Models cannot be made from pictures. Subjects must be photographed (it takes only a few seconds) at PeoplePrints 3D, where artists touch up portraits before they are sent out for printing.
“It’s amazing how accurate it is,” Michael Cahill, a K-9 officer with the Philadelphia Police Department, said of a 7-inch model of his late partner, Gero, a 10-year-old German shepherd whose replica he had PeoplePrints 3D make in the fall. It was one week before Cahill, 39, a 17-year veteran of the force, had to put down Gero because of cancer.
The model, including the dog’s police badge, sits atop the box containing his ashes that Cahill keeps on the mantle of his home. “I have a ton of pictures of him,” Cahill said, “but this is, to a T, him.”
That’s the way Evan Kushin, 34, thought of his bust. He incorporated it into one of six whimsical engagement rings he surprised Morgan Kato, 31, with over the course of a week last summer before presenting her with a real diamond.
“I thought it was an interesting and unique idea,” said Kushin, a bartender who also works in events production. Evidently, Kato did, too. “She said, ‘Yes,’ I think seven or eight times.”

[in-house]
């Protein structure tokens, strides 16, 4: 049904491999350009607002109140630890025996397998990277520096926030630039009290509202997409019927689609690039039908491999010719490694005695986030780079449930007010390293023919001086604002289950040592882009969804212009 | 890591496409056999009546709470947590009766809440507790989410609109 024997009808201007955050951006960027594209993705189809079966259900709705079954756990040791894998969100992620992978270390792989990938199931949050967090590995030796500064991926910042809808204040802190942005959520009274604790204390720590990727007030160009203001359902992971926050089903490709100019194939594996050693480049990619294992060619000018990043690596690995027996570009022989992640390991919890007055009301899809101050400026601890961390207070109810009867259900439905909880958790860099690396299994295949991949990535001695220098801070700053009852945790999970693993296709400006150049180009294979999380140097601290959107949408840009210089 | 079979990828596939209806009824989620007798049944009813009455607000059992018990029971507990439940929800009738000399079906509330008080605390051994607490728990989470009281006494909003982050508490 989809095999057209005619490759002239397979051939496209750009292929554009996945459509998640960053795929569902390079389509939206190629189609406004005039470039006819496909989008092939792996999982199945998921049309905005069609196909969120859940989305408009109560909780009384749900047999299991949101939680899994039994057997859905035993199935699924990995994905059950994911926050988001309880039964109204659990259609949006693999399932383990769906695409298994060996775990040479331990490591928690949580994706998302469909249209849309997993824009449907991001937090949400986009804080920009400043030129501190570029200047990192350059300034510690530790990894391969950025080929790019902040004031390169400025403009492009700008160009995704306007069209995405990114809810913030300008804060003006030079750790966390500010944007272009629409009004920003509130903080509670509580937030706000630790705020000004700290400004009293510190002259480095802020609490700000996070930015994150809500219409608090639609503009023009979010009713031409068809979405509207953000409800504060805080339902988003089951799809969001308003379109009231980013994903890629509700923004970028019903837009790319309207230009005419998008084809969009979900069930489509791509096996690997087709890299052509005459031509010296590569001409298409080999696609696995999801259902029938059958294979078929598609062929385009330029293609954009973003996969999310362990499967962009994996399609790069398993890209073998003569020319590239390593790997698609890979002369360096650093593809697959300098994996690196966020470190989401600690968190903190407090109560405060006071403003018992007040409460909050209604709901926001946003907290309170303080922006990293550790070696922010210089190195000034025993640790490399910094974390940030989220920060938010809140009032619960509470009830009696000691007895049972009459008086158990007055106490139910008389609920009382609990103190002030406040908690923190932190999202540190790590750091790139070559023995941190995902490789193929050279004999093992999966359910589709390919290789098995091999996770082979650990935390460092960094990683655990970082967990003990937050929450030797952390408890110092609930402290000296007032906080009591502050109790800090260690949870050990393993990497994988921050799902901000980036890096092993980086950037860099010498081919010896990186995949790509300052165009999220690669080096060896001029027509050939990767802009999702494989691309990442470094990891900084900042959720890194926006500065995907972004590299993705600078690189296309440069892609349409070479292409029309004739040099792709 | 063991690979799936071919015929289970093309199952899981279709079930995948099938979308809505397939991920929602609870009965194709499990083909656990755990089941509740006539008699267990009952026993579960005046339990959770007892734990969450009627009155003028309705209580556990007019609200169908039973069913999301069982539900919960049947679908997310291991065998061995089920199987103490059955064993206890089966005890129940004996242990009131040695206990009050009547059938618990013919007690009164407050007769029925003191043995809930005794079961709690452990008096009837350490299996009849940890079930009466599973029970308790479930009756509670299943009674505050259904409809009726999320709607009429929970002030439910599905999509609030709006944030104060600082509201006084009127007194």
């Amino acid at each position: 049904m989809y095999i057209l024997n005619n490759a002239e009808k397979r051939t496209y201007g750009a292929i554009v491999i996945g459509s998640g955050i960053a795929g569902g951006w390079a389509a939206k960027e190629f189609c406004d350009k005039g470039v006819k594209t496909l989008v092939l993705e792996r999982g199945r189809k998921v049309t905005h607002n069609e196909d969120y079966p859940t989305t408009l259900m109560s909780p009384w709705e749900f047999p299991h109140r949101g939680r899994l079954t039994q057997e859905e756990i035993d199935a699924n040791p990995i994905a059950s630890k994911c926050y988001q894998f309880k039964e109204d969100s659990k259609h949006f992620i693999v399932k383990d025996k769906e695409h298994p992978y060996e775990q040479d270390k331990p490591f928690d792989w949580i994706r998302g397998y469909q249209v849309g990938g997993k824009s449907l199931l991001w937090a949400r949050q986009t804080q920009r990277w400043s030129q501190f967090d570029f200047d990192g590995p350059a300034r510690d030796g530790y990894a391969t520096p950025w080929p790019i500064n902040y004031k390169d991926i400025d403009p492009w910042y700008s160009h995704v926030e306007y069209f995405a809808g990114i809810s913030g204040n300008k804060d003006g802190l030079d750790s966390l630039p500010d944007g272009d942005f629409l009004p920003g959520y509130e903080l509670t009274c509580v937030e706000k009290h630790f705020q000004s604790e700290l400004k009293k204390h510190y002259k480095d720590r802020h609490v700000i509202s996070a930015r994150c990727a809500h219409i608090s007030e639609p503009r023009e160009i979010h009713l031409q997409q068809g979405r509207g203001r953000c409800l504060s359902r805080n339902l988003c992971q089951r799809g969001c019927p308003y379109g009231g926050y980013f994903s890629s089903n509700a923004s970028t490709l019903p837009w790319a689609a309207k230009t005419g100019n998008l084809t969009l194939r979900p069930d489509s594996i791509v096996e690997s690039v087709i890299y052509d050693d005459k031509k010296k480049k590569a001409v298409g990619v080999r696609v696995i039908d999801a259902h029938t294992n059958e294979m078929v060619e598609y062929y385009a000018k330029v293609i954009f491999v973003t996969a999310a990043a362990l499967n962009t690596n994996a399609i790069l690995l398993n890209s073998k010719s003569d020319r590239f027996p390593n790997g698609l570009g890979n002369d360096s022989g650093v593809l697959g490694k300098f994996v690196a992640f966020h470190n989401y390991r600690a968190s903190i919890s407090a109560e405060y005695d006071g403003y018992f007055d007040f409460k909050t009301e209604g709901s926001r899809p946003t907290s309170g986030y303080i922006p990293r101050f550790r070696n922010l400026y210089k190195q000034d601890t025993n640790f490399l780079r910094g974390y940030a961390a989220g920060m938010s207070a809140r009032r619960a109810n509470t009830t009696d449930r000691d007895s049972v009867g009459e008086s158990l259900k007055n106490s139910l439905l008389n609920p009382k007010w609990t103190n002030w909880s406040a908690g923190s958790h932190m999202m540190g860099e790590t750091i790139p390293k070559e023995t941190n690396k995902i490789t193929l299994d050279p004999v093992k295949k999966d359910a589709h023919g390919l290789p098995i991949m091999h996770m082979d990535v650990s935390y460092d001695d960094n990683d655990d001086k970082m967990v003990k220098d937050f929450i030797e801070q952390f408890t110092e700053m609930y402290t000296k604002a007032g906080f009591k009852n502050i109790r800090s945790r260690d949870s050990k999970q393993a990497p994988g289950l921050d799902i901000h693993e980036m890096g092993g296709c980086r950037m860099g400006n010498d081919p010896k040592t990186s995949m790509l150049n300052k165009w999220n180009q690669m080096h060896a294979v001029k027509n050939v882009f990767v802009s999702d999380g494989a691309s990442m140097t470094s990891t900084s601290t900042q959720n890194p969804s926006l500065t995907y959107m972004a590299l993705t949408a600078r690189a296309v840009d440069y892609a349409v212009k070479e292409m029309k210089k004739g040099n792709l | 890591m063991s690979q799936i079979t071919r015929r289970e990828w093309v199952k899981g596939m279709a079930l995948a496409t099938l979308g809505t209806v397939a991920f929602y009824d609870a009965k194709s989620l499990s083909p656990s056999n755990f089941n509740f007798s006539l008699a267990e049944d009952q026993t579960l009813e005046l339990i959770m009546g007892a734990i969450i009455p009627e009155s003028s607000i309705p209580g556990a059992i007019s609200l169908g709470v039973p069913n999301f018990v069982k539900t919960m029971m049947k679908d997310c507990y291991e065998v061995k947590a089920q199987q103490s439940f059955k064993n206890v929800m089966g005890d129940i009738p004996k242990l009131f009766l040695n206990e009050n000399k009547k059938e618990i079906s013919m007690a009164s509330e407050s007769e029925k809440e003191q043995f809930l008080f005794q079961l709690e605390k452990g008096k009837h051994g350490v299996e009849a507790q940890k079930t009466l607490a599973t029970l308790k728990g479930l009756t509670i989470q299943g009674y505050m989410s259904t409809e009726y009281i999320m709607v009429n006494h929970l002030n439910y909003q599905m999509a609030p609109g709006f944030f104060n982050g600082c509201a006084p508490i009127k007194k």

A variety of requests have been honored, including those wanting to pose wearing only body paint or a bikini. There are limits on the work PeoplePrints 3D can do.
“I get a lot of weight-reduction requests,” Rinaldi said. “If I could do that, I would be a lot thinner in my own models.”
Calling his son’s latest venture “consumer interaction touching the kind of psyches of millennials,” father Philip Rinaldi said he has lent his support — and his likeness in a variety of heights — to the cause because “I thought it was a really, really terrific idea.”
As an engineer, Philip Rinaldi envisions 3-D printing as “the wave of the future” in industry, and 3-D selfies as a “nice pathway of retail connectivity with young ones.”
They’re also pretty effective self-awareness tools, he said:
“When I saw how shabby my suit looked, I had to run out to my tailor.”